The D’Hondt method is frequently used for allocation of parliamentary seats to parties, in proportion to the number of their received votes, balanced with minority representation. The representatives allocation algorithm is based on successive calculation, for each party, of quotients
q_{i} = 

where v_{i} is the total number of votes in party i and s_{i} is the number of seats or representatives already allocated to that same party.
To begin, we calculate the quotients for each party with s = 0. At the end of each round we assign a seat to the party (k) with the highest quotient, so s_{k} is increased by 1. The first representatives place goes always to the most voted party. In the second iteration, s is 0 for all but the most voted, which means that its quotient value will be lower than before. Again, the party having the highest quotient in this round gets the next representative seat.
In case of a tie in the highest quotient value, on some round, the place is assigned to the least voted party in dispute. In this case, if there is still a tie in the number of votes of various parties, the seat is allocated to the party with the lowest index. The process ends when all seats are assigned.
Implement a program to distribute parliamentary seats to parties, according to the election results and using the D’Hondt method as explained above.
The first line has the total number of seats (S) for parliamentary representatives to be distributed. The second line has the number of parties (P). The following P lines, one for each party, have the number of votes (V) for that party. The party index, mentioned above, is an implicit integer starting from 1, with successive values from line to line.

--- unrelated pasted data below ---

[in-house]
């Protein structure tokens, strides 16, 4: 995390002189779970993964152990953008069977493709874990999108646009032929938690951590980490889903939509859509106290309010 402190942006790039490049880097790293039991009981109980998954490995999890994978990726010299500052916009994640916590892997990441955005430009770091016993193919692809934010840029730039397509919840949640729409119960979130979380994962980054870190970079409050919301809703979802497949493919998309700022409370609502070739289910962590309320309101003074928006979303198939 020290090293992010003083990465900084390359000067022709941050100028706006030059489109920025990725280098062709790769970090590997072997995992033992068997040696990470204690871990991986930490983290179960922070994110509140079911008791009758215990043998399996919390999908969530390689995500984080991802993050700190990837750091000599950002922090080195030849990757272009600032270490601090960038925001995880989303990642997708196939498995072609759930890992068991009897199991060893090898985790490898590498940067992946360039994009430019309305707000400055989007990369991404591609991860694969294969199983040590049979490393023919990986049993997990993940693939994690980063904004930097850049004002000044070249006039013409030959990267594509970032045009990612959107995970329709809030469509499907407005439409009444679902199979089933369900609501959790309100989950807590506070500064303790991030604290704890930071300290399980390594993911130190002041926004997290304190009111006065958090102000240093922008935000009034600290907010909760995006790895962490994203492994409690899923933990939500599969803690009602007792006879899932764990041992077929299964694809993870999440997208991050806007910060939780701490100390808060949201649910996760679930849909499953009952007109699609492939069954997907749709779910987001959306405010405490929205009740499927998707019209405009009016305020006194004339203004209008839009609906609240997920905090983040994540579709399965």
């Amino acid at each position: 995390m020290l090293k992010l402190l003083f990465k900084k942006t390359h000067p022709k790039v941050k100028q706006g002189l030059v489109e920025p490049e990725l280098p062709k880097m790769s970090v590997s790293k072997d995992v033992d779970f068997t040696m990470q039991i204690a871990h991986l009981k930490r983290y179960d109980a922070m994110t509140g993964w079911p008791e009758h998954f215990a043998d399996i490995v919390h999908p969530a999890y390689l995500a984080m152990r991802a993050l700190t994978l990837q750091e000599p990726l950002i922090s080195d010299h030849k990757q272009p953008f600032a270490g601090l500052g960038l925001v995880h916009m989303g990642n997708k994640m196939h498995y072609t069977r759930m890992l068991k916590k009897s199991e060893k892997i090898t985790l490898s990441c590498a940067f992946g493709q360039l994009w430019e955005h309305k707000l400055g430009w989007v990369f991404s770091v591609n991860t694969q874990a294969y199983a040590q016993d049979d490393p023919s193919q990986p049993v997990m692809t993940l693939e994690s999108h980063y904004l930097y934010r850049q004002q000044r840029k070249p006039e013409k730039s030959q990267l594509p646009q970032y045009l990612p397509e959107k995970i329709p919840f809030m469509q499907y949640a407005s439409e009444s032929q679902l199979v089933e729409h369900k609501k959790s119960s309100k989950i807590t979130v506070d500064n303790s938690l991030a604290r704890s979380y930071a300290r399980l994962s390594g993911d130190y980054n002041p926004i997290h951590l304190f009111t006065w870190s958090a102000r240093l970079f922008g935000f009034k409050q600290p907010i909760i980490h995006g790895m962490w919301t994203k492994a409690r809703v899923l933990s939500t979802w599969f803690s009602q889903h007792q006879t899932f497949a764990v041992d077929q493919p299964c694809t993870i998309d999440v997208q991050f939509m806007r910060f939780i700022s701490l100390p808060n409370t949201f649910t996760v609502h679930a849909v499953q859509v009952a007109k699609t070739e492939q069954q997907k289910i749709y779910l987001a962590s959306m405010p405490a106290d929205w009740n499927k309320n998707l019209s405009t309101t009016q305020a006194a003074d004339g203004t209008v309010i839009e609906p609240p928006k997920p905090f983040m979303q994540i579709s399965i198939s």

1 ≤ S ≤ 250  Number of seats 
1 ≤ P ≤ 20  Number of parties 
0 ≤ V ≤ 1 000 000  Number of votes for one party 
The program’s output is made up of as many lines as there are parties. For each party, and arranged in identical order as in input, your program should write a line with the number of seats that were assigned to it.
3 4 20 12 8 2
2 1 0 0
To better understand this example, we can see the intermediate computations of each round in Table 1.
Party 1 has the highest quotient (in bold), so it receives the first representative seat. Quotients for rounds 2 and 3 are shown in the next lines. In round 2 the seat goes to party 2. And in the last round, the highest quotient appears again in party 1, resulting in its second seat.
After round 3 there are no more seats to assign, so the process ends with the output presented before, meaning that 2 seats were given to party 1, 1 seat to party 2, and zero to the remaining parties.